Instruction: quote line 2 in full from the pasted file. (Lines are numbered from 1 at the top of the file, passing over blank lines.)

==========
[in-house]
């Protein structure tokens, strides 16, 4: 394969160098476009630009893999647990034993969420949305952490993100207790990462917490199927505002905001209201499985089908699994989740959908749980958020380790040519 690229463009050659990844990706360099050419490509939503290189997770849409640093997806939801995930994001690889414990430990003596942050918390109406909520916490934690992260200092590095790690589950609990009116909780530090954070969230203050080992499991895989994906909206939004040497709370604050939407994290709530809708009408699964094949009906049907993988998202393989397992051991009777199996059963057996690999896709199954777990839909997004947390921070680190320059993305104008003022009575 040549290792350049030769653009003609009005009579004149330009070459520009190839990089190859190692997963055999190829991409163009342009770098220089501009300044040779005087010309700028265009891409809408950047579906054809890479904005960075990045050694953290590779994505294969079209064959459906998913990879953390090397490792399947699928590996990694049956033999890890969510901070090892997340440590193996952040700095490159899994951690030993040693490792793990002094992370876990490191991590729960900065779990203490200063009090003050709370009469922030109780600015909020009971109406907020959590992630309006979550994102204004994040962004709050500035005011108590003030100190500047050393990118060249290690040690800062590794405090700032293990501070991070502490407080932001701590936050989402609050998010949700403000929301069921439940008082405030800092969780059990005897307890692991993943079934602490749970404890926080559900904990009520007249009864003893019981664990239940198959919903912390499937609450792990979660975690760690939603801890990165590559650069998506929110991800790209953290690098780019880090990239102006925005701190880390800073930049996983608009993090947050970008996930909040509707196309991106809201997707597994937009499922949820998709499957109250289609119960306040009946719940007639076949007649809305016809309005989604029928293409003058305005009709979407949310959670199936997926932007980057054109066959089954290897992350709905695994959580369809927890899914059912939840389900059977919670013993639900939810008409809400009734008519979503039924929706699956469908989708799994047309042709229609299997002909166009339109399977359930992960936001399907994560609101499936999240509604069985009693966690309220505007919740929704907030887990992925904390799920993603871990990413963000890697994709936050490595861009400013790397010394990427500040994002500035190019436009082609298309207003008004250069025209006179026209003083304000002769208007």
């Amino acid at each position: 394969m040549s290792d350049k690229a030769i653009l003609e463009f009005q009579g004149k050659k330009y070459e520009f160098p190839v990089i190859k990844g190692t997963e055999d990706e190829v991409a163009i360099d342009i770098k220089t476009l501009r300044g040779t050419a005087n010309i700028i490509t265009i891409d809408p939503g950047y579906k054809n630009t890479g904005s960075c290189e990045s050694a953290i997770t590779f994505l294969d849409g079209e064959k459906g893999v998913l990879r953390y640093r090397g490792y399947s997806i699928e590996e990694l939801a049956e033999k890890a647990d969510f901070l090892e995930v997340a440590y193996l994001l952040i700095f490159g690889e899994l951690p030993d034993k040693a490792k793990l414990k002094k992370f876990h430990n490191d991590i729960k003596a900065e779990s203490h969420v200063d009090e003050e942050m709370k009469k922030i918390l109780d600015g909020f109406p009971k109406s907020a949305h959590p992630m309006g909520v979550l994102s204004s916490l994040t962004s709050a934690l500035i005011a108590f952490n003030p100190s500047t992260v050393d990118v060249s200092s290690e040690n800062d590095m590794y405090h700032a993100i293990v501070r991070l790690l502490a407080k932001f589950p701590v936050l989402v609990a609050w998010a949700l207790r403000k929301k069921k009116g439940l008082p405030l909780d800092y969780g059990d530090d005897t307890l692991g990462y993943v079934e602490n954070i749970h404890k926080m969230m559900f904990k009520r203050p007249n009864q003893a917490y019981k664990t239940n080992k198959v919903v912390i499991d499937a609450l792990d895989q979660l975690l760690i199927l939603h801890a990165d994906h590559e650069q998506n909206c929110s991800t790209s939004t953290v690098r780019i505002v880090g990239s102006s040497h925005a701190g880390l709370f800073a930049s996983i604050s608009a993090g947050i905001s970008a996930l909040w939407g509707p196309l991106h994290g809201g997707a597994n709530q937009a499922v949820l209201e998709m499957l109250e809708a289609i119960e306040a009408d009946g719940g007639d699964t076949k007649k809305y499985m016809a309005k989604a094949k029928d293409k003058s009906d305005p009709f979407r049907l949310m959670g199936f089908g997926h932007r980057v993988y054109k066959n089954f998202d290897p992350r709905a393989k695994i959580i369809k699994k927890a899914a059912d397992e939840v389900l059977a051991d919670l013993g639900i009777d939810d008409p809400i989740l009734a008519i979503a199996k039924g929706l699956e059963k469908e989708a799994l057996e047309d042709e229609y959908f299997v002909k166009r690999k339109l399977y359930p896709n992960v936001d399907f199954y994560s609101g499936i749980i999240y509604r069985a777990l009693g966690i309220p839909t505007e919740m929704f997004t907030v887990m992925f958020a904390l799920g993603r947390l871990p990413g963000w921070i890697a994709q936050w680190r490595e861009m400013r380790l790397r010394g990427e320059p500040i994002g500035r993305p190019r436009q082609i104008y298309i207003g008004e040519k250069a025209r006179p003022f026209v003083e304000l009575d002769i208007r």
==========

């Protein structure tokens, strides 16, 4: 394969160098476009630009893999647990034993969420949305952490993100207790990462917490199927505002905001209201499985089908699994989740959908749980958020380790040519 690229463009050659990844990706360099050419490509939503290189997770849409640093997806939801995930994001690889414990430990003596942050918390109406909520916490934690992260200092590095790690589950609990009116909780530090954070969230203050080992499991895989994906909206939004040497709370604050939407994290709530809708009408699964094949009906049907993988998202393989397992051991009777199996059963057996690999896709199954777990839909997004947390921070680190320059993305104008003022009575 040549290792350049030769653009003609009005009579004149330009070459520009190839990089190859190692997963055999190829991409163009342009770098220089501009300044040779005087010309700028265009891409809408950047579906054809890479904005960075990045050694953290590779994505294969079209064959459906998913990879953390090397490792399947699928590996990694049956033999890890969510901070090892997340440590193996952040700095490159899994951690030993040693490792793990002094992370876990490191991590729960900065779990203490200063009090003050709370009469922030109780600015909020009971109406907020959590992630309006979550994102204004994040962004709050500035005011108590003030100190500047050393990118060249290690040690800062590794405090700032293990501070991070502490407080932001701590936050989402609050998010949700403000929301069921439940008082405030800092969780059990005897307890692991993943079934602490749970404890926080559900904990009520007249009864003893019981664990239940198959919903912390499937609450792990979660975690760690939603801890990165590559650069998506929110991800790209953290690098780019880090990239102006925005701190880390800073930049996983608009993090947050970008996930909040509707196309991106809201997707597994937009499922949820998709499957109250289609119960306040009946719940007639076949007649809305016809309005989604029928293409003058305005009709979407949310959670199936997926932007980057054109066959089954290897992350709905695994959580369809927890899914059912939840389900059977919670013993639900939810008409809400009734008519979503039924929706699956469908989708799994047309042709229609299997002909166009339109399977359930992960936001399907994560609101499936999240509604069985009693966690309220505007919740929704907030887990992925904390799920993603871990990413963000890697994709936050490595861009400013790397010394990427500040994002500035190019436009082609298309207003008004250069025209006179026209003083304000002769208007």